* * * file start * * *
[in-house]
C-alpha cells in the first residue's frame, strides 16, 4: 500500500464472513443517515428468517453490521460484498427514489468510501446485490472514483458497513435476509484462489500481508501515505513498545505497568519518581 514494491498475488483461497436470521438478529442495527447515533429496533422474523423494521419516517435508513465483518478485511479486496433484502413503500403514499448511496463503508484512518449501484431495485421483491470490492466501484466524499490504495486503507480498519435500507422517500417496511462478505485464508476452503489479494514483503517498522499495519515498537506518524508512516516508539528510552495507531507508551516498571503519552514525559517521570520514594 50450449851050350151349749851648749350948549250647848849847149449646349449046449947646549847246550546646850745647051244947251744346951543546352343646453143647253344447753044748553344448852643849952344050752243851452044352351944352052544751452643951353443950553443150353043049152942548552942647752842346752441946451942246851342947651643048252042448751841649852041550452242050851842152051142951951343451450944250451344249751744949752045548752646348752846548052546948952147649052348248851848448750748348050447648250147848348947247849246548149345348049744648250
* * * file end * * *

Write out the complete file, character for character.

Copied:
[in-house]
C-alpha cells in the first residue's frame, strides 16, 4: 500500500464472513443517515428468517453490521460484498427514489468510501446485490472514483458497513435476509484462489500481508501515505513498545505497568519518581 514494491498475488483461497436470521438478529442495527447515533429496533422474523423494521419516517435508513465483518478485511479486496433484502413503500403514499448511496463503508484512518449501484431495485421483491470490492466501484466524499490504495486503507480498519435500507422517500417496511462478505485464508476452503489479494514483503517498522499495519515498537506518524508512516516508539528510552495507531507508551516498571503519552514525559517521570520514594 50450449851050350151349749851648749350948549250647848849847149449646349449046449947646549847246550546646850745647051244947251744346951543546352343646453143647253344447753044748553344448852643849952344050752243851452044352351944352052544751452643951353443950553443150353043049152942548552942647752842346752441946451942246851342947651643048252042448751841649852041550452242050851842152051142951951343451450944250451344249751744949752045548752646348752846548052546948952147649052348248851848448750748348050447648250147848348947247849246548149345348049744648250